A panoramic view of change

Minneapolis Panorama is a visual record of the Lake Street and West Broadway corridors in the immediate aftermath of the murder of George Floyd. The panoramas establish a visual baseline to track and evaluate the future transformation of the Lake Street and West Broadway corridors.

The images for the Lake Street panorama were taken on Thursday, June 4th, five days after the initial protests. The West Broadway images were taken on Thursday, June 11th. 

While protest affected areas throughout the Twin Cities, the Lake Street and West Broadway corridors stand out. These streets represent historic corridors, cultural destinations, and economic centers for many of Minneapolis’s most resilient residents.

The reconstruction of Lake Street and West Broadway will bring capital, people and new ideas to the corridors. How will their transformation impact the needs of those who are the most disenfranchised? We will answer this question by providing a visual diagnostic of physical change over time and and using the panoramas as tools for public engagement.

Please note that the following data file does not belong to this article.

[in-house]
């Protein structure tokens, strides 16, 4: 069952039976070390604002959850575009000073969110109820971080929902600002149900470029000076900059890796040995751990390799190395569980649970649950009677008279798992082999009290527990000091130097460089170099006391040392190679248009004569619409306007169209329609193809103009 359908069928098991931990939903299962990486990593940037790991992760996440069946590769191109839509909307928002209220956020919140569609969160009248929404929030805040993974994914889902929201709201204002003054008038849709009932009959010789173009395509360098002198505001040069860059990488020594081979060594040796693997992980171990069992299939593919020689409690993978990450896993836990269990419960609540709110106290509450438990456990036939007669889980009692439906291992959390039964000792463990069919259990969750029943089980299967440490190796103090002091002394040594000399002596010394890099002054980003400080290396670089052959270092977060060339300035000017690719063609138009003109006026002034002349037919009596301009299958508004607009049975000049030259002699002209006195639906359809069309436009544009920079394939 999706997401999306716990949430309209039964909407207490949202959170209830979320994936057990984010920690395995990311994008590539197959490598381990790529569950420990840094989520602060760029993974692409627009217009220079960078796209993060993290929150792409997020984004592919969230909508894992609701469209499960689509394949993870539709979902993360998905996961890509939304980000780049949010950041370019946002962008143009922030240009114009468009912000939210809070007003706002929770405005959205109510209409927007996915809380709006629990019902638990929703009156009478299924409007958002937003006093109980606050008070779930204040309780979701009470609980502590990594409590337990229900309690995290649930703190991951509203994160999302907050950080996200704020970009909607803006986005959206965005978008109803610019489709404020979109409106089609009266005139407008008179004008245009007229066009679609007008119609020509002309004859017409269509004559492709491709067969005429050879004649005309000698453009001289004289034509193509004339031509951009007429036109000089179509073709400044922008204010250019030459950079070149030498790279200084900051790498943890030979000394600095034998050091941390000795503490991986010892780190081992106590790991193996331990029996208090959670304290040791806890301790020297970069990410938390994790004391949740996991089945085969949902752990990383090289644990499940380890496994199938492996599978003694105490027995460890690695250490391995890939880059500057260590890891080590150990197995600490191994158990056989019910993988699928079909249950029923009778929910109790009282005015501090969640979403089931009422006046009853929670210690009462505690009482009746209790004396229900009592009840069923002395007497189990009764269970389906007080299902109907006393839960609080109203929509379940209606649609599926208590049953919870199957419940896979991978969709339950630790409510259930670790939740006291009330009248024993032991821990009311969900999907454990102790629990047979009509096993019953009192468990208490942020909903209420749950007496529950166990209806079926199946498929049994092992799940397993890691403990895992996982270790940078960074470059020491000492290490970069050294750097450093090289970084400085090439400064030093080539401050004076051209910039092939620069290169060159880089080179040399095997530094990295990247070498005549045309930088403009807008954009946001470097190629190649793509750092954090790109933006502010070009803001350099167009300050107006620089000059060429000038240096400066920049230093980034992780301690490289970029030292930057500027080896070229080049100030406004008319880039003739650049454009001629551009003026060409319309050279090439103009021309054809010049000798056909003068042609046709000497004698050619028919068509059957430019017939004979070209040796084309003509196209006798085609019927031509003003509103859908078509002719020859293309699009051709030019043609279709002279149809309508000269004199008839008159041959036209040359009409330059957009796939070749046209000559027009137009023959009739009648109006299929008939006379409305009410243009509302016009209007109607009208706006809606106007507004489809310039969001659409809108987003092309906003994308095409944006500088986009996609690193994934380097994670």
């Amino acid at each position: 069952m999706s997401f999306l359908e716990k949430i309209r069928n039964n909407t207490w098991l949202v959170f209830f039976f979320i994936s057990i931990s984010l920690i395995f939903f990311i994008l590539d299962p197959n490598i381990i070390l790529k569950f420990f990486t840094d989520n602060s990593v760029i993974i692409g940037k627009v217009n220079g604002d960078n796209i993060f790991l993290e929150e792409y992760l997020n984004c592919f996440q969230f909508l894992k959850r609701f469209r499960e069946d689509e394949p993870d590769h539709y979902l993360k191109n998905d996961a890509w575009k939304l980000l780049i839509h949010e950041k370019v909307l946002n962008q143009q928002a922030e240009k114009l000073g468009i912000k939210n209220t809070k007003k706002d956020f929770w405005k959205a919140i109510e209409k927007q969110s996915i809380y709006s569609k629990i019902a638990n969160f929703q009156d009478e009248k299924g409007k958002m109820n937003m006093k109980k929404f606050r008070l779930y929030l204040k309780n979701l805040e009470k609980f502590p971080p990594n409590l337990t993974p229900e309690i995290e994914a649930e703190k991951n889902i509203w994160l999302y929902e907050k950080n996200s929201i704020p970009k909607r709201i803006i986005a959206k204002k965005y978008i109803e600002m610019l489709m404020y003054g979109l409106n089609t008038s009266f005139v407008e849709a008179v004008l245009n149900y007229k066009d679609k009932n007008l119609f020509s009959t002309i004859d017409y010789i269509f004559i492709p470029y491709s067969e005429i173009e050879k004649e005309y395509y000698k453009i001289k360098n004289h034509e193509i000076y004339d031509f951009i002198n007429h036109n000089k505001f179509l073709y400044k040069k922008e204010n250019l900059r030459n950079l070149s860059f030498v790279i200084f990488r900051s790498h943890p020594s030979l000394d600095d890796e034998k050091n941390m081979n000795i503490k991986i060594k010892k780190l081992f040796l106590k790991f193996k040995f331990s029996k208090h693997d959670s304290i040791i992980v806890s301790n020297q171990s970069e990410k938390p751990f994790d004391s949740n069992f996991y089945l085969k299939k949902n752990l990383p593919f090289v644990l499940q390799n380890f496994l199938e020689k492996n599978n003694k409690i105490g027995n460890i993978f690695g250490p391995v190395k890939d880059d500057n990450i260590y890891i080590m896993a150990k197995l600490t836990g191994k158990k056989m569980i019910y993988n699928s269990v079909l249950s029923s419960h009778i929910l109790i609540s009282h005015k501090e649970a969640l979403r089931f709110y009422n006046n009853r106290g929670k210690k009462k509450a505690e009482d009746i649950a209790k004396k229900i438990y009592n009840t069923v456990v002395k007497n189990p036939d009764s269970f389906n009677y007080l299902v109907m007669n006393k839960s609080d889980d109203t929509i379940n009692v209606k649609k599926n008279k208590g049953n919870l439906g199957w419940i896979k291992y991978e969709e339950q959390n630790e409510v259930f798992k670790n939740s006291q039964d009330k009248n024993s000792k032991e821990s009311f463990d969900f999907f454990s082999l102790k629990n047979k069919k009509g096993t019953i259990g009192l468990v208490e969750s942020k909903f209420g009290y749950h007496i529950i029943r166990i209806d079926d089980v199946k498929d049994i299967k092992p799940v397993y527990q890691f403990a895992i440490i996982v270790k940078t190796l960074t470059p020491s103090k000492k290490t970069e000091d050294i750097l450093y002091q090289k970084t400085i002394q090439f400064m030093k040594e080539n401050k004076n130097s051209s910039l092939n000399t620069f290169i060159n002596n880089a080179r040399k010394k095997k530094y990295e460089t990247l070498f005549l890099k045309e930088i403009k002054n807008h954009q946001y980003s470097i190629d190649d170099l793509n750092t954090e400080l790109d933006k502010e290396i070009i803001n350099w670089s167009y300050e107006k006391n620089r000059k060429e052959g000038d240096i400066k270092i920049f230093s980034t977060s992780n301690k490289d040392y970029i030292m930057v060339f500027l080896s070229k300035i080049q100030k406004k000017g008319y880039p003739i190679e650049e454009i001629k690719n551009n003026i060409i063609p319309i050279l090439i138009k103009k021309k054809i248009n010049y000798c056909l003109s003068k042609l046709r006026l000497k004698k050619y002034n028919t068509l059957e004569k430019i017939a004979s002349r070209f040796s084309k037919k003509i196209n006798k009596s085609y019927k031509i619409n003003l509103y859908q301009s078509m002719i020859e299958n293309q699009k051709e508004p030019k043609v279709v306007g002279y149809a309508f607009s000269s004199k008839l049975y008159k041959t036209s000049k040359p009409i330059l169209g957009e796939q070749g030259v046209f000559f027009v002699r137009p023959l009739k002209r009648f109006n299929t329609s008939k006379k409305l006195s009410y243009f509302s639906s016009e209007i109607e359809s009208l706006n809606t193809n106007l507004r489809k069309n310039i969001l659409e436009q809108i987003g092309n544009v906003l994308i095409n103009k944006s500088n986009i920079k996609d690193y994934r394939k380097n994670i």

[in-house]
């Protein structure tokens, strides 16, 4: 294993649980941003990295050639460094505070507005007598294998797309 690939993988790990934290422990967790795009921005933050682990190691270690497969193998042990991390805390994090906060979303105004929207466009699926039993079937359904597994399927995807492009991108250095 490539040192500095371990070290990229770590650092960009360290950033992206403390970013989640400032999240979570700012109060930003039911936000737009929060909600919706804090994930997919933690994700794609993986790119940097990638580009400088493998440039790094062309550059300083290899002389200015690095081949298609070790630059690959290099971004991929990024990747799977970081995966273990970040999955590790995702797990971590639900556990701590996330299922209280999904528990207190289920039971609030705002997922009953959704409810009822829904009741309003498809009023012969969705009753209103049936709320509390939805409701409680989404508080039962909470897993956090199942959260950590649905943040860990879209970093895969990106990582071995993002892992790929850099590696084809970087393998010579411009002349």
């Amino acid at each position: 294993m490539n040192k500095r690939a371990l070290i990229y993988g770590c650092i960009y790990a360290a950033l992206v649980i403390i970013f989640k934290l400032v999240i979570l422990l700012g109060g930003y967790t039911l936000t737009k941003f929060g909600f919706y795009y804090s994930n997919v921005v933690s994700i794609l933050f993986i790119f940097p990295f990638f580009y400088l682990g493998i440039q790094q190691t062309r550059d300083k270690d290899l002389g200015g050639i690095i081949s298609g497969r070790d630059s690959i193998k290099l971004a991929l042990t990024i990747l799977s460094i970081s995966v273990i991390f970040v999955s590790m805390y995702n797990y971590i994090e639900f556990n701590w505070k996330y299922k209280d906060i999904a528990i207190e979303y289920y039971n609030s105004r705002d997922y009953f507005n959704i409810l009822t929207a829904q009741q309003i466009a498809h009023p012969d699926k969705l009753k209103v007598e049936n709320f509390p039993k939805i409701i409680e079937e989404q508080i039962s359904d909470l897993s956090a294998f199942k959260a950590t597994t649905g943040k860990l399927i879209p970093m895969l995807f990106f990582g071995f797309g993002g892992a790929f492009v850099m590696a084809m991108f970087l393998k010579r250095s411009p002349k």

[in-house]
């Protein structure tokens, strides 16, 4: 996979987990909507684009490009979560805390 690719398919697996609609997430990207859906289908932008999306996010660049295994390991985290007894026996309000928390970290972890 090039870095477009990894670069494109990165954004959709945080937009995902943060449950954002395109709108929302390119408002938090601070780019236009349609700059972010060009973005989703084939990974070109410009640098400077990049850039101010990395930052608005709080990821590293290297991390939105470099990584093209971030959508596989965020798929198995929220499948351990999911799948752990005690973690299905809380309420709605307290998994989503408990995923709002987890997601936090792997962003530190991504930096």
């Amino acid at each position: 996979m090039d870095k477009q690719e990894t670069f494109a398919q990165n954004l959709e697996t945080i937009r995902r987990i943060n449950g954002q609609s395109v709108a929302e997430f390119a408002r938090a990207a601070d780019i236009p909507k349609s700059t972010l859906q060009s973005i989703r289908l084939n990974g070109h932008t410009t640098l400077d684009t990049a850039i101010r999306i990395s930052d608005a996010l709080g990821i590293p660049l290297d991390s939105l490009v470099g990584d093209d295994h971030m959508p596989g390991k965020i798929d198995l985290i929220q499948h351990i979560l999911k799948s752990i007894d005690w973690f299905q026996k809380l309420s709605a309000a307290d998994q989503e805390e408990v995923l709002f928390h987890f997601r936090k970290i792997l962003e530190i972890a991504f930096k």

This is a collaborative effort between Fernando Burga PhD, and Masters students Robbie Seltzer and Blake Slette at the University of Minnesota Twin Cities' Humphrey School of Public Affairs Masters of urban and regional planning program. 

Making the panorama

The panoramas were not produced automatically. They were assembled by coalescing hundreds of photographs in Adobe Photoshop. Deliberate choices were made to consider where each image overlaps with the next in order to provide a comprehensive view of Place. For this reason, the panoramas capture the experience of walking down Lake Street and West Broadway. They are not a technical record of the streets, but rather a collage of memories. In some cases background buildings are repeated, in others foreground objects were eliminated.  his was done in order to continuously depict all of the buildings along the corridors. 

Looking forward

The panorama will be used as a visual baseline to address change in the Lake Street and West Broadway corridors. They will be updated every six months to capture physical change. Going forward we plan to add other measures of change and modes of engagement including: 

  • Coding Land and business ownership
  • Coding Demographics
  • Visualizing Gentrification and new development 
  • Capturing oral histories
  • Capturing additional photographic data
  • Turning this website into a user interface tool for public engagement

Using Format